Home - Claire Moore - Labor Senator for Queensland

ADJOURNMENT - Australian Public Service

Senator MOORE (Queensland) (19:47): Thank you, Senator Gallacher, for that contribution. Last century, when I was a member of the Australian Public Service, and very proud to be a member of the Australian Public Service, I was also a member of my union, which through a number of iterations became the Commonwealth Public Sector Union, the CPSU. Over those years-and there were many of them!-we went through a number of pay disputes and negotiations around conditions and services, including the difficult transition into an enterprise bargaining arrangement for the Australian Public Service. It was a difficult process because, from the very start, we had to look at enterprise bargaining arrangements for individual departments. But through all of my experience I was never part of the kind of process which is going on in the Commonwealth Public Service today.

As of today, a number of Australian public servants, people who serve the public daily to make sure that we have a safe, secure community, have been going for 1,027 without a settlement to their pay dispute. The enterprise bargaining arrangements cover approximately 165,000 staff across 115 Commonwealth agencies. Their agreements expired on 30 June 2014. As of today, approximately 70 per cent of APS staff in around 55 agencies-that is more than 100,000 workers-have not yet made an agreement. These cover a range of agencies but they are mainly focused on four very large Australian Public Service agencies-the Department of Human Services, the Australian Taxation Office, Defence and the Department of Immigration and Border Force. Senator Gallagher talked about the extraordinary hard work and commitment of workers in that last agency.

The concept of enterprise bargaining was that it would be based on good faith, that the employer, the employees and their unions-the organisations that work for them-would sit around together and work together to ensure that there would be an agreement. From time to time, that caused very robust discussions and, at times, limited industrial action. But for the first time in more than 30 years we are now experiencing a situation where the government-the employer-is not able to come to an effective arrangement that meets the needs of the workers in the agencies.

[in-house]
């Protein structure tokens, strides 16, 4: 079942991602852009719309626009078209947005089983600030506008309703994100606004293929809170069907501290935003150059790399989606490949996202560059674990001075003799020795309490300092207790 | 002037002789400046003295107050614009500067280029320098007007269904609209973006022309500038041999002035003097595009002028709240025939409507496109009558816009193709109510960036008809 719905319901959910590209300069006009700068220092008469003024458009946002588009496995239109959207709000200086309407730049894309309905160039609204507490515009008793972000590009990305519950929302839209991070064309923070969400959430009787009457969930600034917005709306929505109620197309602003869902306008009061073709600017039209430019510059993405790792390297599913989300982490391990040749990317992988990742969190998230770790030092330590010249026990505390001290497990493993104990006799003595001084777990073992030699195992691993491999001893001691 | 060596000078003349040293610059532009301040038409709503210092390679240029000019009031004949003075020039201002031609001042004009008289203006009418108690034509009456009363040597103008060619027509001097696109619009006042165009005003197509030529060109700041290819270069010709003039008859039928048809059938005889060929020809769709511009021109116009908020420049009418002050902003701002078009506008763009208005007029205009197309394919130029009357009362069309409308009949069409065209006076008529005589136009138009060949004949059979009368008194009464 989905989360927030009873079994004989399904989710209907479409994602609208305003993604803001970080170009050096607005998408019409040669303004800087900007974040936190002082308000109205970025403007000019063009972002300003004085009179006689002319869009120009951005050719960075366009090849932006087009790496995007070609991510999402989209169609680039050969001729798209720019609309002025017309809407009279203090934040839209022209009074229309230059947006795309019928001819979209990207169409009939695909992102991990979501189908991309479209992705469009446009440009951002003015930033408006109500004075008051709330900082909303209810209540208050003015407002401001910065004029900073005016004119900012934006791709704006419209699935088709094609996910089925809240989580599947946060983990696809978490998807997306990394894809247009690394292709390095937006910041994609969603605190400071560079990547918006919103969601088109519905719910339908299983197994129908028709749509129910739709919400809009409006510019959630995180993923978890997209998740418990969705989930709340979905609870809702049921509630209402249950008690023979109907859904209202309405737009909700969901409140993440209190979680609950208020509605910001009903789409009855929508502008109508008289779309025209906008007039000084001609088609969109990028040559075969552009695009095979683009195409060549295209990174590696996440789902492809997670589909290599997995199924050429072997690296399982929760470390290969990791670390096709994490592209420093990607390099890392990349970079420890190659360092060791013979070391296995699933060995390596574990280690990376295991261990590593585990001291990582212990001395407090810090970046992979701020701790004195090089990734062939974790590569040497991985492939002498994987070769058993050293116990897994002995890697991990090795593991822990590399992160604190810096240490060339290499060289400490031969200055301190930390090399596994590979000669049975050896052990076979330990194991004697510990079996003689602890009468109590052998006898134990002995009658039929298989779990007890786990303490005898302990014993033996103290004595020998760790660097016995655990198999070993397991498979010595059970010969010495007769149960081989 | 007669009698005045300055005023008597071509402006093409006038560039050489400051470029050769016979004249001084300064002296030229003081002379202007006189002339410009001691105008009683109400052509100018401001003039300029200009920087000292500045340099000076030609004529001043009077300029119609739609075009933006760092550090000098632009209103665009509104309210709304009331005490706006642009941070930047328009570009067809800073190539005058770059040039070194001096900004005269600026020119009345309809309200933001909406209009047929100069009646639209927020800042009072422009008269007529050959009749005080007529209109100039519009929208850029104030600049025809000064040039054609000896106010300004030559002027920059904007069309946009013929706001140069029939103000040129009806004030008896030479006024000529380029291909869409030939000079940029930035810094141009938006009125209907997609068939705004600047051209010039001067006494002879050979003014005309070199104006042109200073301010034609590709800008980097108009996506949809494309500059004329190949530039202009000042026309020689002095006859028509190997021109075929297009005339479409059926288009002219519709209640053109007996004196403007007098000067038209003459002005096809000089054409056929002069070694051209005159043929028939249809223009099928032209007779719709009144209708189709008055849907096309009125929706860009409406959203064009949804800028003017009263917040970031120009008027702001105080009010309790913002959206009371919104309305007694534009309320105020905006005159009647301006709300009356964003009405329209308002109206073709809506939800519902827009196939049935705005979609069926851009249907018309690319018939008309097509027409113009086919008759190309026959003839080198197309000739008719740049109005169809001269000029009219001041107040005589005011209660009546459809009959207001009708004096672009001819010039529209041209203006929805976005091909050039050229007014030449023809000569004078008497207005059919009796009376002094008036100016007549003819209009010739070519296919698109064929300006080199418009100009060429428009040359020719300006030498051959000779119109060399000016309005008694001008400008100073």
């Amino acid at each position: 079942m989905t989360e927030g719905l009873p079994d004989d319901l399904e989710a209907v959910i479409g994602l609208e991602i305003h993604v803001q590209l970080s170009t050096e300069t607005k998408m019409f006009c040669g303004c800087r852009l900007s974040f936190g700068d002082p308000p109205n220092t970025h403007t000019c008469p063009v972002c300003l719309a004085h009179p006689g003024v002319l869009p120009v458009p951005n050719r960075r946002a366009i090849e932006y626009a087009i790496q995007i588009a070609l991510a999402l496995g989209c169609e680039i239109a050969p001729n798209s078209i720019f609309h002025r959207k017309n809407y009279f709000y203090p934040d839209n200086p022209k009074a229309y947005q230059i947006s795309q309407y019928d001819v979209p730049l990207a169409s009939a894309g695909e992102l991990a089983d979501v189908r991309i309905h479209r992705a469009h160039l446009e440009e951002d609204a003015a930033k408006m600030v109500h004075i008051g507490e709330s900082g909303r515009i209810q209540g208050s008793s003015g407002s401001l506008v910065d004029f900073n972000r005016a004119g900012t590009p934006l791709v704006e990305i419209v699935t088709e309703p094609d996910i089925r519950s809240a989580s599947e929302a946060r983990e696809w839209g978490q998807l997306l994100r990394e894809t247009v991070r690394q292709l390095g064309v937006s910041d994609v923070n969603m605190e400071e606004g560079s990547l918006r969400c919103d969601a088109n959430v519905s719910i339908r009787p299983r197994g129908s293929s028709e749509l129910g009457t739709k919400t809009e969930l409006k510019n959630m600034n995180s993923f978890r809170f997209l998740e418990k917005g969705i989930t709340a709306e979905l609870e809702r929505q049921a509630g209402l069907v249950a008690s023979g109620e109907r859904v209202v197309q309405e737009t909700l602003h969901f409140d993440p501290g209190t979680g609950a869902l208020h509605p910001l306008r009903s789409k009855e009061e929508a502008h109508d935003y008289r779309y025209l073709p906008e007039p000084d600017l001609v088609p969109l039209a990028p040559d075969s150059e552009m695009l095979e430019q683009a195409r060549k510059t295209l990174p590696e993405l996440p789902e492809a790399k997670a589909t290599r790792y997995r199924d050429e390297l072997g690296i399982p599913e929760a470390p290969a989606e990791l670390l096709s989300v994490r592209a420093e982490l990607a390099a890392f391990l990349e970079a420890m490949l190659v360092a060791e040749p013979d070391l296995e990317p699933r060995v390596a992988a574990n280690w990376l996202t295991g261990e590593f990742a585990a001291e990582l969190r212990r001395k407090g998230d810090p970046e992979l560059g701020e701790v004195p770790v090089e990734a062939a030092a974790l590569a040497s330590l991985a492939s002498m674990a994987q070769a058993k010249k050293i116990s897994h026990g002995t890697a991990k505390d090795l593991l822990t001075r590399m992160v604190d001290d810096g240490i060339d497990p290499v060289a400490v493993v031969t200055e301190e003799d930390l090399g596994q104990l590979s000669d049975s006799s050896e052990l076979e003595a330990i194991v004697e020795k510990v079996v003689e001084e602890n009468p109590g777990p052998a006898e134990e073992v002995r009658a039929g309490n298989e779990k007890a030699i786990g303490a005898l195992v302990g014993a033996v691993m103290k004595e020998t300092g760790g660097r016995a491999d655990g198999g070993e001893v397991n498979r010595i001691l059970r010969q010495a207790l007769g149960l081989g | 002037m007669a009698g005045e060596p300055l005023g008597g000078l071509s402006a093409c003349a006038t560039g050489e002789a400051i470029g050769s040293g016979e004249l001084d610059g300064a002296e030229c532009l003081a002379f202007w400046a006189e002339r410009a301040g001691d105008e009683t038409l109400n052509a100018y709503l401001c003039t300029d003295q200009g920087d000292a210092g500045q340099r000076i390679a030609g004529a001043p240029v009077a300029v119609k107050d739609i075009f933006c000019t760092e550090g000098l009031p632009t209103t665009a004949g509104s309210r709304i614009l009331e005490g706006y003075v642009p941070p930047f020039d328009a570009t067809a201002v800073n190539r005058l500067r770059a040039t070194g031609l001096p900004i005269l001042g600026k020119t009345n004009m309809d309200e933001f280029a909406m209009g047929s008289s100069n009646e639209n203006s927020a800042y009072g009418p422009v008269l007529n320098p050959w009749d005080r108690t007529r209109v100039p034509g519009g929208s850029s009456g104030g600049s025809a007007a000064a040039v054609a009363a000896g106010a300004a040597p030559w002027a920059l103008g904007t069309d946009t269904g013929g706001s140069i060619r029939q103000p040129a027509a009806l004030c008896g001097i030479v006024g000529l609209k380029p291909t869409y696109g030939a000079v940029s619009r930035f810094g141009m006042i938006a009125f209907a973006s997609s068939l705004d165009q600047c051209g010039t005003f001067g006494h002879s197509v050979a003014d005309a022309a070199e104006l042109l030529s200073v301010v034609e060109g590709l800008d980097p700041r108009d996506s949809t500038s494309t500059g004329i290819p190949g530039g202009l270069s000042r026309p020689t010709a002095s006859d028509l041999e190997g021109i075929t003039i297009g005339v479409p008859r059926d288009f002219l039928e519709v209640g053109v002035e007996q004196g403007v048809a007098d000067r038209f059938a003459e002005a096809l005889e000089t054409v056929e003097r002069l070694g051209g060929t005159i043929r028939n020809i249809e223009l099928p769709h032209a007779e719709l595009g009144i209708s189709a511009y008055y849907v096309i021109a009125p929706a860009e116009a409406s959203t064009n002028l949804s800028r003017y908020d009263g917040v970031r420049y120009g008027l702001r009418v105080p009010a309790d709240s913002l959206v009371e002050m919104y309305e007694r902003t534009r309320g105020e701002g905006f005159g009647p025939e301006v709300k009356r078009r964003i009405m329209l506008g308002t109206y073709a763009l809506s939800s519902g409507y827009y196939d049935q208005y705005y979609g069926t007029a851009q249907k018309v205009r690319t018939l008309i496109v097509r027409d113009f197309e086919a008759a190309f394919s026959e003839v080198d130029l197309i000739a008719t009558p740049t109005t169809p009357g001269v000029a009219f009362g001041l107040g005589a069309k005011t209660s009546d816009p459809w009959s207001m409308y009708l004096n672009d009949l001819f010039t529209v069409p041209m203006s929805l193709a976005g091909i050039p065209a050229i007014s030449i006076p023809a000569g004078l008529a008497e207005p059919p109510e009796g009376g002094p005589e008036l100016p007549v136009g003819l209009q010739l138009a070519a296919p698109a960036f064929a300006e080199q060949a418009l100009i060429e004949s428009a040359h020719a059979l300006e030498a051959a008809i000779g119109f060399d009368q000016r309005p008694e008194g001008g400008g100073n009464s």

This is not me speaking as a proud CPSU member; this is me speaking as someone who values the Australian Public Service. The arrangements have gone through the process which we all understand, which is that a proposed negotiation is placed before every single worker in the department-not just union workers but every single worker. Time after time-in some cases once, in some cases twice and in some cases, for agencies such as Border Force, three times-a position has been taken to the workers in those agencies which they have overwhelmingly rejected. That is not because they want to. It is not that they enjoy not receiving a pay rise for over 1,000 days. In that time these workers have not received any increase to their basic wage. Rather, it is because they believe that the offer they have been made does not effectively reflect and respect the work they do and does not acknowledge effectively fair pay for fair work.